The UK is in 15th place in the annual global contentedness report, produced by the UN.
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The United Kingdom is one of the happiest countries in the world and is getting more cheerful, the annual United Nations investigation into contentedness has suggested.
The seventh World Happiness Report ranked the UK in 15th out of 156, one place above Ireland, and a rise of four places on the previous year’s report.
By contrast, Ireland slipped from 14th to 16th, above the likes of Germany (17th), Belgium (18th) and the United States (19th).
The happiest country, according to the report – for the second year running – is Finland, ahead of Denmark, Norway, Iceland and the Netherlands. New Zealand (8th) and Canada (9th) are the only non-European nations inside the top 10.
The scores are based on individuals’ assessments of their own lives over a two-year period.
The evaluation asks up to 3,000 survey respondents in each country to place the status of their lives on a “ladder” scale ranging from 0 to 10, where 0 means the worst possible life and 10 the best possible life.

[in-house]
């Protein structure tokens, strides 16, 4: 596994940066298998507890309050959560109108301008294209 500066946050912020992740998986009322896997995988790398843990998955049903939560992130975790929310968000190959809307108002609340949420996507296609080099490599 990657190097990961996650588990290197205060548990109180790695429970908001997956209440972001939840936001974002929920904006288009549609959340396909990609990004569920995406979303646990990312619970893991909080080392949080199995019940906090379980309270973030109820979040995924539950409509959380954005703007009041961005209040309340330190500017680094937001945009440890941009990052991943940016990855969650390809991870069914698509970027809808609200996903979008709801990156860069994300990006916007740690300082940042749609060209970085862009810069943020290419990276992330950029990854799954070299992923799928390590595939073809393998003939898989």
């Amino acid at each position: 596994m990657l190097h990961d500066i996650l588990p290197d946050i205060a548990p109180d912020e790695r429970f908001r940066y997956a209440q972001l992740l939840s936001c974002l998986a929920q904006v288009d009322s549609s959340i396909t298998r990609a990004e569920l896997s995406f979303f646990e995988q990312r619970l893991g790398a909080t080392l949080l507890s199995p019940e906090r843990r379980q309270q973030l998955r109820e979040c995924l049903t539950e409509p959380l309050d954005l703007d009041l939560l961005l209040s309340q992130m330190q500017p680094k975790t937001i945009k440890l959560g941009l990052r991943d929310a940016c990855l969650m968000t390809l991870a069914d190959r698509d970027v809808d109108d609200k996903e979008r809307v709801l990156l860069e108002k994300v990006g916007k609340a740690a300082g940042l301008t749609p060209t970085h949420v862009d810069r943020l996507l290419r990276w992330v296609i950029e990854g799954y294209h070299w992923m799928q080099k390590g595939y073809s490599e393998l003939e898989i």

The report sees South Sudan replacing Burundi as the least happy country, ahead of the Central African Republic and Afghanistan.
Separate data on GDP, life expectancy, generosity, social support, freedom and corruption is also included in the report, but does not contribute to the overall happiness ranking.
It shows Ireland (6th) ranks above the UK (9th) for social support, GDP (6th for Ireland compared with 23rd for the UK), and healthy life expectancy (20th compared with 24th).
Ireland also has a higher ranking for perceived freedom to make life choices (33rd) ahead of the UK (63), and freedom from corruption (10th compared with 15th).
But the UK has one of the best generosity rankings (4th) of all countries, ahead of Ireland in 9th. It claimed 72.3% of UK respondents said they had donated money to charity in the past month, compared with 69.9% of Irish people.
The report cites results from a study into political voting and happiness, published in the European Journal of Political Economy in January, which identified those who were dissatisfied with life overall in the UK were around 2.5 percentage points more likely vote to leave the European Union.
The UN report adds, using data from the United Kingdom, that the likelihood of people voting also increases as they become happier, with a one-point increase in life satisfaction associated with a 2% increase in the propensity to vote in an upcoming election.
The report comes a day after Office for National Statistics figures showed record numbers of people are in work, while the UK’s jobless rate has fallen below 4% for the first time since 1975.
Average earnings increased by 3.4% in the year to January, down by 0.1% on the previous month but still outpacing inflation.